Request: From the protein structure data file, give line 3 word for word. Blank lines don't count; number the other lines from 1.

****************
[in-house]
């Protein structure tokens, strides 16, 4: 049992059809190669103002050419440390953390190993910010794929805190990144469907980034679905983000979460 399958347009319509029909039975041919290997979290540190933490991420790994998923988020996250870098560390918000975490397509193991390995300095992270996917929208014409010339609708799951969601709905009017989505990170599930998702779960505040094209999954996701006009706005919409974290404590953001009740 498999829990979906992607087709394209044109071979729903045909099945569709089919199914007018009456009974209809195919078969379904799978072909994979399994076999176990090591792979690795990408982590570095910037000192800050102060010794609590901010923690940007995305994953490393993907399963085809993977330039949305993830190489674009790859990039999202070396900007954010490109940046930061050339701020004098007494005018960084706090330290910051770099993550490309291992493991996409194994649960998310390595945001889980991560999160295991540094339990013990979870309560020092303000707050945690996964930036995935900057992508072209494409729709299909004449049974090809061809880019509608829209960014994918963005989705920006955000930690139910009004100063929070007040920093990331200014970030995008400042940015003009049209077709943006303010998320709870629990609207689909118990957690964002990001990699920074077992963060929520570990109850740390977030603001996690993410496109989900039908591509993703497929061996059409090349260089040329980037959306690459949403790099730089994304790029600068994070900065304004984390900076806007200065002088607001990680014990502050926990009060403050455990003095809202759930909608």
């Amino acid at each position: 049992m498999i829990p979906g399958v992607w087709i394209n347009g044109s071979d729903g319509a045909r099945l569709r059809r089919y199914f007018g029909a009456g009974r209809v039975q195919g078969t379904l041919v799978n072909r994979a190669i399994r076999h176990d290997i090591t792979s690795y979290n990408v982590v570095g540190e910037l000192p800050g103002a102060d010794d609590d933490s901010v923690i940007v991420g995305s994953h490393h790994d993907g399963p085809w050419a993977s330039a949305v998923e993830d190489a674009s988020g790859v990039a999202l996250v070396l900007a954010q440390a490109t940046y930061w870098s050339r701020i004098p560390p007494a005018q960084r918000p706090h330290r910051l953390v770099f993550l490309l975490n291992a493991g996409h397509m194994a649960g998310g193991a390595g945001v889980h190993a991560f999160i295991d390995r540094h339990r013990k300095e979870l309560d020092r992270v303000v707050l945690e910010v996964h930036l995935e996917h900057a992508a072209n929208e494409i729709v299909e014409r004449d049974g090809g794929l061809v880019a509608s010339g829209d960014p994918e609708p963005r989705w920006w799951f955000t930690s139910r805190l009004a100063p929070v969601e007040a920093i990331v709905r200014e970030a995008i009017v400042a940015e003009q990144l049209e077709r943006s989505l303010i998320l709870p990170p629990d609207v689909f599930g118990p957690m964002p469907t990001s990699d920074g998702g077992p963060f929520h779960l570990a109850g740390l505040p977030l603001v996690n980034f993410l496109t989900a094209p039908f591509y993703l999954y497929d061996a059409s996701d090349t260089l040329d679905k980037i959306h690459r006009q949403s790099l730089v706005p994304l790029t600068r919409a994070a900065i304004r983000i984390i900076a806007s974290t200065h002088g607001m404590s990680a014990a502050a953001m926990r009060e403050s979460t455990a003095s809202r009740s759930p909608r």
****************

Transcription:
């Amino acid at each position: 049992m498999i829990p979906g399958v992607w087709i394209n347009g044109s071979d729903g319509a045909r099945l569709r059809r089919y199914f007018g029909a009456g009974r209809v039975q195919g078969t379904l041919v799978n072909r994979a190669i399994r076999h176990d290997i090591t792979s690795y979290n990408v982590v570095g540190e910037l000192p800050g103002a102060d010794d609590d933490s901010v923690i940007v991420g995305s994953h490393h790994d993907g399963p085809w050419a993977s330039a949305v998923e993830d190489a674009s988020g790859v990039a999202l996250v070396l900007a954010q440390a490109t940046y930061w870098s050339r701020i004098p560390p007494a005018q960084r918000p706090h330290r910051l953390v770099f993550l490309l975490n291992a493991g996409h397509m194994a649960g998310g193991a390595g945001v889980h190993a991560f999160i295991d390995r540094h339990r013990k300095e979870l309560d020092r992270v303000v707050l945690e910010v996964h930036l995935e996917h900057a992508a072209n929208e494409i729709v299909e014409r004449d049974g090809g794929l061809v880019a509608s010339g829209d960014p994918e609708p963005r989705w920006w799951f955000t930690s139910r805190l009004a100063p929070v969601e007040a920093i990331v709905r200014e970030a995008i009017v400042a940015e003009q990144l049209e077709r943006s989505l303010i998320l709870p990170p629990d609207v689909f599930g118990p957690m964002p469907t990001s990699d920074g998702g077992p963060f929520h779960l570990a109850g740390l505040p977030l603001v996690n980034f993410l496109t989900a094209p039908f591509y993703l999954y497929d061996a059409s996701d090349t260089l040329d679905k980037i959306h690459r006009q949403s790099l730089v706005p994304l790029t600068r919409a994070a900065i304004r983000i984390i900076a806007s974290t200065h002088g607001m404590s990680a014990a502050a953001m926990r009060e403050s979460t455990a003095s809202r009740s759930p909608r």